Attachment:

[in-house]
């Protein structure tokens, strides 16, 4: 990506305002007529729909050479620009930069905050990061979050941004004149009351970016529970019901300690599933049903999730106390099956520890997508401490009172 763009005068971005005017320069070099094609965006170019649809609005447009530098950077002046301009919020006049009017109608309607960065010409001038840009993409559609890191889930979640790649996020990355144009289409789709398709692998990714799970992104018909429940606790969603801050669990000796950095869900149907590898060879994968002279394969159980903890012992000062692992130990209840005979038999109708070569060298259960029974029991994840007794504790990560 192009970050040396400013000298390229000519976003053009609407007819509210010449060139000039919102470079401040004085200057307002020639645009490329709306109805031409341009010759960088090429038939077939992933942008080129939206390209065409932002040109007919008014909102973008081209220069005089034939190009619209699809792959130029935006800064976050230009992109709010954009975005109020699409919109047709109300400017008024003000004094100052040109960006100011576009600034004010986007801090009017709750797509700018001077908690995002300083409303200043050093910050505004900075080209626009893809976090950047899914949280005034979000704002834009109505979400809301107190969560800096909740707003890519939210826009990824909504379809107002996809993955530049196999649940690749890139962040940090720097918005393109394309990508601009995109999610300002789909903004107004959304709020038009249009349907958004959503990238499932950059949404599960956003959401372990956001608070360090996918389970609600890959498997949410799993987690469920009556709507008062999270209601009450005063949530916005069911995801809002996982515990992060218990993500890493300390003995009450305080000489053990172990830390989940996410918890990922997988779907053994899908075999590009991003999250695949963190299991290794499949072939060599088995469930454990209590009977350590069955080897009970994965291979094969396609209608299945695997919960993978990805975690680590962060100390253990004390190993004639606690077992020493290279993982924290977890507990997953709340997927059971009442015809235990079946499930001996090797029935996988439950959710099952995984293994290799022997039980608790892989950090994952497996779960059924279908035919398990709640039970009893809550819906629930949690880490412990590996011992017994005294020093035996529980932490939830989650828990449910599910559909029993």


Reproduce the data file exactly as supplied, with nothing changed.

[in-house]
């Protein structure tokens, strides 16, 4: 990506305002007529729909050479620009930069905050990061979050941004004149009351970016529970019901300690599933049903999730106390099956520890997508401490009172 763009005068971005005017320069070099094609965006170019649809609005447009530098950077002046301009919020006049009017109608309607960065010409001038840009993409559609890191889930979640790649996020990355144009289409789709398709692998990714799970992104018909429940606790969603801050669990000796950095869900149907590898060879994968002279394969159980903890012992000062692992130990209840005979038999109708070569060298259960029974029991994840007794504790990560 192009970050040396400013000298390229000519976003053009609407007819509210010449060139000039919102470079401040004085200057307002020639645009490329709306109805031409341009010759960088090429038939077939992933942008080129939206390209065409932002040109007919008014909102973008081209220069005089034939190009619209699809792959130029935006800064976050230009992109709010954009975005109020699409919109047709109300400017008024003000004094100052040109960006100011576009600034004010986007801090009017709750797509700018001077908690995002300083409303200043050093910050505004900075080209626009893809976090950047899914949280005034979000704002834009109505979400809301107190969560800096909740707003890519939210826009990824909504379809107002996809993955530049196999649940690749890139962040940090720097918005393109394309990508601009995109999610300002789909903004107004959304709020038009249009349907958004959503990238499932950059949404599960956003959401372990956001608070360090996918389970609600890959498997949410799993987690469920009556709507008062999270209601009450005063949530916005069911995801809002996982515990992060218990993500890493300390003995009450305080000489053990172990830390989940996410918890990922997988779907053994899908075999590009991003999250695949963190299991290794499949072939060599088995469930454990209590009977350590069955080897009970994965291979094969396609209608299945695997919960993978990805975690680590962060100390253990004390190993004639606690077992020493290279993982924290977890507990997953709340997927059971009442015809235990079946499930001996090797029935996988439950959710099952995984293994290799022997039980608790892989950090994952497996779960059924279908035919398990709640039970009893809550819906629930949690880490412990590996011992017994005294020093035996529980932490939830989650828990449910599910559909029993």